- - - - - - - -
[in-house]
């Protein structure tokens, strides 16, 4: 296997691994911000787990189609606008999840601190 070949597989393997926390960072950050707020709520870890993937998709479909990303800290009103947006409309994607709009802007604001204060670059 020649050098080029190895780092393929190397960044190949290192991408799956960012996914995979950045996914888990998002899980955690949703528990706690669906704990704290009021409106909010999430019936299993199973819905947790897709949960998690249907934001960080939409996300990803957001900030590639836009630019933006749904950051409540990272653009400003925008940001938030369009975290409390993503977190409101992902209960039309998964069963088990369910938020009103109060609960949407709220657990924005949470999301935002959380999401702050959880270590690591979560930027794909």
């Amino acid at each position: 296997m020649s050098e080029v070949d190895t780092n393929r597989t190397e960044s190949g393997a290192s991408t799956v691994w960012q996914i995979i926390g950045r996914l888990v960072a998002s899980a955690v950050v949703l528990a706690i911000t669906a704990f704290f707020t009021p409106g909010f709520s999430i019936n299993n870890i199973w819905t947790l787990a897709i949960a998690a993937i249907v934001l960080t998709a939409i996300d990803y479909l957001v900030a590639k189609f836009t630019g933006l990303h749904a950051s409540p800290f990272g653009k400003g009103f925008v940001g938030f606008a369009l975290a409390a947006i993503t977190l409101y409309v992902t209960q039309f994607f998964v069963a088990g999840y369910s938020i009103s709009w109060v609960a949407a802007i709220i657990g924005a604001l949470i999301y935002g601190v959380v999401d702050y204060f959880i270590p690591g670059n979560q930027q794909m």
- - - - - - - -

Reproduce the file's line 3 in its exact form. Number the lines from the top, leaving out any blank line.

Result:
């Amino acid at each position: 296997m020649s050098e080029v070949d190895t780092n393929r597989t190397e960044s190949g393997a290192s991408t799956v691994w960012q996914i995979i926390g950045r996914l888990v960072a998002s899980a955690v950050v949703l528990a706690i911000t669906a704990f704290f707020t009021p409106g909010f709520s999430i019936n299993n870890i199973w819905t947790l787990a897709i949960a998690a993937i249907v934001l960080t998709a939409i996300d990803y479909l957001v900030a590639k189609f836009t630019g933006l990303h749904a950051s409540p800290f990272g653009k400003g009103f925008v940001g938030f606008a369009l975290a409390a947006i993503t977190l409101y409309v992902t209960q039309f994607f998964v069963a088990g999840y369910s938020i009103s709009w109060v609960a949407a802007i709220i657990g924005a604001l949470i999301y935002g601190v959380v999401d702050y204060f959880i270590p690591g670059n979560q930027q794909m």